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Ransoms aren't what they used to be

Gold gets no respect once again.

Hackers attempting to hold the world's computers for ransom demand payment not in gold but in Bitcoin.

There is a lesson here.

Gold is an inflation hedge. Gold is a hedge against economic uncertainty. It retains its value forever.

But if you need an anonymous payment in a pinch, gold doesn't offer much.

It has the same drawbacks as cash.

It costs time and money to acquire gold. The premiums paid for physical gold are basically handling charges.

There is a cost to keeping the gold safe even if it is being sent to pay off criminals.

If other criminals could track the payment, they might steal the gold from the criminals who were attempting to earn it dishonestly.

Bitcoin offers a way to transfer value anonymously. It doesn't cost any handling charge to buy Bitcoin.

Value transfers over the Internet easily. Bitcoin goes from one owner to the next with little effort.

Anonymous criminals can pocket their gains.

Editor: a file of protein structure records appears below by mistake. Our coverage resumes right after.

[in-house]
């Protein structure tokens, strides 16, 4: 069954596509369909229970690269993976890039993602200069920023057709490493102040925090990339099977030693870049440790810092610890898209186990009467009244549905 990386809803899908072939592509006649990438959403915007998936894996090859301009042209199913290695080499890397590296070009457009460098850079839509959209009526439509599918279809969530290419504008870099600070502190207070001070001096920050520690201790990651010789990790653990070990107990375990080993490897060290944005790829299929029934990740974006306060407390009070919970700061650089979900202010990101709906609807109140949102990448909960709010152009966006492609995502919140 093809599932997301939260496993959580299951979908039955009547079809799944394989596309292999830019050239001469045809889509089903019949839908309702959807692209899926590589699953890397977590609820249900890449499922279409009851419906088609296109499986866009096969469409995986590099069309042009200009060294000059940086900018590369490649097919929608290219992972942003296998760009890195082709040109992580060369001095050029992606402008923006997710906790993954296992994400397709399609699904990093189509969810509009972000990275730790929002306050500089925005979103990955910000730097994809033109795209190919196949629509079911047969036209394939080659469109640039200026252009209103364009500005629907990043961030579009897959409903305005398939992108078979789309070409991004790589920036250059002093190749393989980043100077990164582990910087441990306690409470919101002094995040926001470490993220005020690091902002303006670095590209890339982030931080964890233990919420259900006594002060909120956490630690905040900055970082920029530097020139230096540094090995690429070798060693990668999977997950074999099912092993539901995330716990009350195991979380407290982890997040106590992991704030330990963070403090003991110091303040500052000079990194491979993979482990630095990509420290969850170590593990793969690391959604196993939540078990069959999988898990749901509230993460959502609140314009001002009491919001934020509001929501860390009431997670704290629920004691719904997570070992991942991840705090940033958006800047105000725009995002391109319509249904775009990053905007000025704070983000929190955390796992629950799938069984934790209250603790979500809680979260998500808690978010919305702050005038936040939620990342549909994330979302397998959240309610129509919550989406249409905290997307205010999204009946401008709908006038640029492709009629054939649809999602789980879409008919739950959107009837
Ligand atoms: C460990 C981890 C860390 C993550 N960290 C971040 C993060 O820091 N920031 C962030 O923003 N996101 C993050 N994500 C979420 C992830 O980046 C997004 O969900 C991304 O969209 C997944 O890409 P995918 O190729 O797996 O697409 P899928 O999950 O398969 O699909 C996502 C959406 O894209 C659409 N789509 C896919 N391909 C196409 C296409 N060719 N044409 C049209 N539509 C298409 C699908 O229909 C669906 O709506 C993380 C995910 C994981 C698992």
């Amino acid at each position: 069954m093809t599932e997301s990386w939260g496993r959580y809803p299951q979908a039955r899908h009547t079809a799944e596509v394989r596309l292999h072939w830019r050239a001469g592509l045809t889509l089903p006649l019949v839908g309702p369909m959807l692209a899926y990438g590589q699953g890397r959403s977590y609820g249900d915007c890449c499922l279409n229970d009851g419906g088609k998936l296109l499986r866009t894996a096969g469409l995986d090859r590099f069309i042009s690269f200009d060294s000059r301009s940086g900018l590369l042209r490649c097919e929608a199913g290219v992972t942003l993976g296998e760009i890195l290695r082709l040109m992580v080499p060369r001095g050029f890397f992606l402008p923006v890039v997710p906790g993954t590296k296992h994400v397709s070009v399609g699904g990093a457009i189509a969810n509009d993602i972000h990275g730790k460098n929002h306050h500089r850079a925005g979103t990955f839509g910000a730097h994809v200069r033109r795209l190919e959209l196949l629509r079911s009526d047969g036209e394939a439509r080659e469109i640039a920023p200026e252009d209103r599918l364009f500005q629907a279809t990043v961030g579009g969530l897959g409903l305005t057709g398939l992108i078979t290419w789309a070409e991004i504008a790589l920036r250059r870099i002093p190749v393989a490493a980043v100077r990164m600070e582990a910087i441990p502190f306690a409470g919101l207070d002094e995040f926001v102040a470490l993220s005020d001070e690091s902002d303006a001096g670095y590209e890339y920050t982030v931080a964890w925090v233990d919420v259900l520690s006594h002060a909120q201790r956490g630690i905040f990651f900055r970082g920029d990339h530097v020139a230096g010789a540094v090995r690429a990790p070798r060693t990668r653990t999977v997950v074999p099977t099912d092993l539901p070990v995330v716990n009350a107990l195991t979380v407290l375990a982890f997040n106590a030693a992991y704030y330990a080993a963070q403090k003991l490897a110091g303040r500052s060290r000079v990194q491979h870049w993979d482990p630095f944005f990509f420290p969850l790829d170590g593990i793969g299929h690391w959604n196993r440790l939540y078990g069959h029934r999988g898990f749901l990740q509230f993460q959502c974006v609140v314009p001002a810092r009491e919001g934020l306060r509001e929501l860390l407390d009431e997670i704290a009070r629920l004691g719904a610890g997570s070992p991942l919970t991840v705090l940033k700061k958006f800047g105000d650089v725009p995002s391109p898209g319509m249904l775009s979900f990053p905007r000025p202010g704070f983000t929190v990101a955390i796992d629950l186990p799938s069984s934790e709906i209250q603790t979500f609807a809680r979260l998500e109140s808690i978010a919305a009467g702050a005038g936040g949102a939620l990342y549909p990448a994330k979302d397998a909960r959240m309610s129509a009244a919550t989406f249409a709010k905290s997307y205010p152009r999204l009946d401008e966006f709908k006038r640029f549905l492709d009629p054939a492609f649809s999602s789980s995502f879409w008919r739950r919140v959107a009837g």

The problems associated with large gold payments have been evident for centuries.

That's why northern Italian bankers figured out over 700 years ago how to pay in gold without actually moving the gold.

Letters of credit, bills of exchange and checks were born.

Ever afterwards the convenience of paper transfers and now those by Internet clashed with the certainty of gold.

Bitcoin eliminates the clash by claiming to be value without any substance other than an electronic block-chain entry.

It is still early days as to whether Bitcoin will actually become a full-fledged substitute for gold.

Already there have been Bitcoin thefts.

But the long-term future of Bitcoin is not the concern of collectors of ransom today.

On their minds is how little they have earned since launching their computer attacks on Friday.

The financial media says it's about $50,000.

Buzz blogger Dave Harper has twice won the Numismatic Literary Guild Award for Best Blog and is editor of the weekly newspaper "Numismatic News."

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